02Pilot SuperDork
9/3/18 11:18 a.m.

Recently developed a slight, intermittent miss at light, steady throttle on my 74 BMW 2002. Idle OK, WOT OK, so naturally I'm looking at ignition first. I haven't found anything that seems overtly wrong, but I could use some extra eyes on it. Have a look and see if I've missed anything.

Centrifugal advance distributor, Pertronix, stock cap & rotor, correct NGK plugs, Bosch wires & red coil, resistance wire intact, no ballast


- Plug appearance consistent, gaps good.

- Plug wires resistance consistent.

- Cap & rotor clean, no measured resistance.


- (Meter resistance 0.4 ohm - values below are corrected)

- Resistance wire 1.4 ohm

- Coil primary resistance 1.4 ohm

- Coil secondary resistance 10k ohm

- System operating voltage 13.8v

- Voltage at coil + at idle 10.5v

- Voltage at coil + running 11.8v


Nothing seems wrong to me. The coil is not overheating, no wires melting. The one thing I cannot pin down is the resistance spec for the Bosch coil (p/n 0221119050). I've found listings for the 030 red coil at 1.6-1.8 ohm primary resistance, but nothing for the 050. Nothing has been changed in the ignition for several years and thousands of miles while the miss is new in the last few weeks, so it's clearly something failing rather than incompatibility. Any thoughts?

NermalSnert New Reader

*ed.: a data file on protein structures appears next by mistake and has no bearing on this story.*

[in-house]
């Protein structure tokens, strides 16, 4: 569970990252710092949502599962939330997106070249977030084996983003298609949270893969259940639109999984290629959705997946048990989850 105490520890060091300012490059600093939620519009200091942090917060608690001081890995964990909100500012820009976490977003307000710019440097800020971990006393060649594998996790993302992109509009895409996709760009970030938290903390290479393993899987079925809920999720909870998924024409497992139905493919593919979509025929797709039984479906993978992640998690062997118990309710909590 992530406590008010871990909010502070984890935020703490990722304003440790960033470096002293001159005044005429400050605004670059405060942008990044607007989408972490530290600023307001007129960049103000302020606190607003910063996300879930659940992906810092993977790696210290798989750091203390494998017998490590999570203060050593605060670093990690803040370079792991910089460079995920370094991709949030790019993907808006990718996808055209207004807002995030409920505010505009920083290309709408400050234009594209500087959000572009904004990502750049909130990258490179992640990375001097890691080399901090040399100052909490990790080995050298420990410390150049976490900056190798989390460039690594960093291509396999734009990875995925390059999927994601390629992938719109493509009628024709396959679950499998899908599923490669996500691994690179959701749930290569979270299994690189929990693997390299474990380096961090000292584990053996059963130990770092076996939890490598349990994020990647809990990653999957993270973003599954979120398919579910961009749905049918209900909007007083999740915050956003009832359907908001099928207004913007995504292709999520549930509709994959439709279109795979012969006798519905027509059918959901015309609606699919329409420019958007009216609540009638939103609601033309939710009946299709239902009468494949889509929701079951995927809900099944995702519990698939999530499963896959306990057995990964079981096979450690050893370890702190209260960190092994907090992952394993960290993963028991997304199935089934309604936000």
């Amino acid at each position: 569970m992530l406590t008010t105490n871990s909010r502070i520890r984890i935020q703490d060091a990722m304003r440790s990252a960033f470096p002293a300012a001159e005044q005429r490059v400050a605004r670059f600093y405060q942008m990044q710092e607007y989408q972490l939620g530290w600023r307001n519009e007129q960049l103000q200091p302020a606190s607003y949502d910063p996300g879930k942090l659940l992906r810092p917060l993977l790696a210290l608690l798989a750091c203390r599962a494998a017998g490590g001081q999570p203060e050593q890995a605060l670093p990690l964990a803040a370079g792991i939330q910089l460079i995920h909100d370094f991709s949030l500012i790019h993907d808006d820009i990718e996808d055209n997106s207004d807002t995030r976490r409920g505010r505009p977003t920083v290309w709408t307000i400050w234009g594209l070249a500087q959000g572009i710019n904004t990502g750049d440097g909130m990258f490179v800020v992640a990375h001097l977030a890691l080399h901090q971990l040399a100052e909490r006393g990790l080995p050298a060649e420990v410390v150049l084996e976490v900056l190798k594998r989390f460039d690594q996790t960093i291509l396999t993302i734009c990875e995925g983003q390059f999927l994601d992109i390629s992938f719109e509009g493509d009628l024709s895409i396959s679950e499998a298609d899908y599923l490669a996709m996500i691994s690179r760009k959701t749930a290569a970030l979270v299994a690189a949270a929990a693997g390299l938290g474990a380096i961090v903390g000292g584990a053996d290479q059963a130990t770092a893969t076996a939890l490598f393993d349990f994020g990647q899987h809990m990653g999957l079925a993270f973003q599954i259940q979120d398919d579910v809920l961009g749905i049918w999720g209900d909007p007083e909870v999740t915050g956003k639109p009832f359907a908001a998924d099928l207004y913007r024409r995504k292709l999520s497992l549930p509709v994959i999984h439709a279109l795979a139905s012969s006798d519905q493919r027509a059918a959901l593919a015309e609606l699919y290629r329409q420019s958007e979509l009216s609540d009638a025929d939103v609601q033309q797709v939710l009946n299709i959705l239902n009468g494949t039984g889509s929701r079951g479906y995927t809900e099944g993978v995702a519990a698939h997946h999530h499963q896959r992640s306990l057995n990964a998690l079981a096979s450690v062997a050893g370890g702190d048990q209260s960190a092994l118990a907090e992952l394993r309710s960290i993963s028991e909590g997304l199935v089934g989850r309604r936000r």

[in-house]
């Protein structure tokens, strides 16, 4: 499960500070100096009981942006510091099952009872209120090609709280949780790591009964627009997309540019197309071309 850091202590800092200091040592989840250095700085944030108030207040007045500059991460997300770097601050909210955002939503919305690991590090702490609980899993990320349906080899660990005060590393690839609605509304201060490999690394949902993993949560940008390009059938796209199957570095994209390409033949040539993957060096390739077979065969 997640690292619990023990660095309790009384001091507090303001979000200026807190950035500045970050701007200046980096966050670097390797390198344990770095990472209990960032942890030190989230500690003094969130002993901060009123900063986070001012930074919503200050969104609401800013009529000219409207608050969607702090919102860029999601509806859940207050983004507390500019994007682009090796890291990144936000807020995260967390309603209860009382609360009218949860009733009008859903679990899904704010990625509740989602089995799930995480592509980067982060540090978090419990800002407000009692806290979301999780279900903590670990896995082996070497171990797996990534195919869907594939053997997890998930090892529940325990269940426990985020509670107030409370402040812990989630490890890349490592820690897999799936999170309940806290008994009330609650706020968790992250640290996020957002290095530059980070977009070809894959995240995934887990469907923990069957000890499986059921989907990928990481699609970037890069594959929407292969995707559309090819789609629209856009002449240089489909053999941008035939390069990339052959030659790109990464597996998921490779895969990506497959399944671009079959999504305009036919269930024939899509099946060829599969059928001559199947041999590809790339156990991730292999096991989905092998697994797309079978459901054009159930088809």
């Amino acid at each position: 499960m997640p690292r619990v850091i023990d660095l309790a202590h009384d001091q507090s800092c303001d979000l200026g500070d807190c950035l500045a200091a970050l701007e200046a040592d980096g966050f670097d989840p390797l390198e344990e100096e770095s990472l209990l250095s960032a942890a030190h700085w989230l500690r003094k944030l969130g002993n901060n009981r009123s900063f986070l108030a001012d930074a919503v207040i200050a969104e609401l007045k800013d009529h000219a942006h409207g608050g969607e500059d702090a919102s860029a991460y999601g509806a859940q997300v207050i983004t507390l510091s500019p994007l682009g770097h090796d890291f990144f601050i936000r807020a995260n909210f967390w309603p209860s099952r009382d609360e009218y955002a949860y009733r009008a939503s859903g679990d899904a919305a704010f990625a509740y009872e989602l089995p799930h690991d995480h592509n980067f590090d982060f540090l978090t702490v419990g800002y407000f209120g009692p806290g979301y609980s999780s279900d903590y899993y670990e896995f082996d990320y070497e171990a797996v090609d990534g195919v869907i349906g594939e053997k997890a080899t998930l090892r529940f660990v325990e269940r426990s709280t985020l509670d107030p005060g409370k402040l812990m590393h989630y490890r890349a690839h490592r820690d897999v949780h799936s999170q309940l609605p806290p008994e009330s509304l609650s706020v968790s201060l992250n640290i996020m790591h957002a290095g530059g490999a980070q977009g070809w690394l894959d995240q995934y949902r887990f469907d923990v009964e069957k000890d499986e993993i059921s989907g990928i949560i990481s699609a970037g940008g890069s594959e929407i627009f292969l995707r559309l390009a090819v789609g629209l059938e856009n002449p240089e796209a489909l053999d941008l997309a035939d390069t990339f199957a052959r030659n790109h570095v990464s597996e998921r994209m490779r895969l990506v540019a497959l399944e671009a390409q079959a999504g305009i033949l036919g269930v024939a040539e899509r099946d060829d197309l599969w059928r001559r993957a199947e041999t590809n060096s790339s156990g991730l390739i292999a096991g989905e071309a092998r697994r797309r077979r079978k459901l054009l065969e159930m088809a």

9/3/18 11:29 a.m.

How old is the distributer cap? Any moisture in the cap at all? Woops, just saw where you say the cap is clean. No fine cracks?

02Pilot SuperDork
9/3/18 12:04 p.m.

Nope, none. No carbon traces either. Just the usual light marks on the interior contacts.

NermalSnert New Reader
9/3/18 12:40 p.m.

Points clean, not worn, gapped right? Condenser? Due for an Italian tune up? I'm all out of ideas :)

02Pilot SuperDork
9/3/18 12:50 p.m.

No points - they've been replaced with the Pertronix ignitor, which is a magnetic trigger setup. It's not impossible that this is starting to fail somehow, but I don't think there's a way to test it. I carry spare points and condenser in the tool box just in case, but it's worked flawlessly for many years.

iceracer UltimaDork
9/3/18 2:54 p.m.

Voltage at coil low ?

02Pilot SuperDork
9/3/18 6:25 p.m.

My understanding - and it may be imperfect - is that the coil doesn't need (or want) full system voltage, hence the resistance wire. I do not, however, have a spec for operating voltage measured at the coil, but the resistance wire that delivers voltage to it is within spec.

TRoglodyte UltraDork
9/3/18 8:05 p.m.

Hairline rotor cap crack?

Vigo UltimaDork
9/4/18 9:28 a.m.

Well, one simple thing you could do to give you a better idea if it is in fact an ignition problem is to temporarily make all the plug gaps tiny and see if the symptom goes away. 


Not that i think this is the problem area or highly relevant but voltage drops proportional to resistance in a circuit, so if you have two 1.4 ohm or otherwise equivalent resistances in a series circuit, they will each drop half the voltage, so you'd see 6 volts in between them on a 12v circuit. That would be hard to check on a coil circuit though because it's technically an open circuit most of the time and would show 12v everywhere up to the ignitor except for the milliseconds of dwell time that the coil primary circuit is actually complete in each cycle. Probably need a scope to measure that voltage while running. Luckily, i don't think it's important!

914Driver MegaDork
9/4/18 9:36 a.m.

Pull into a dark garage, pop the hood, start it up and hit it with a spray bottle.  If you get a light show.....

Vigo UltimaDork
9/4/18 9:48 a.m.


Pull into a dark garage, pop the hood, start it up and hit it with a spray bottle.  If you get a light show.....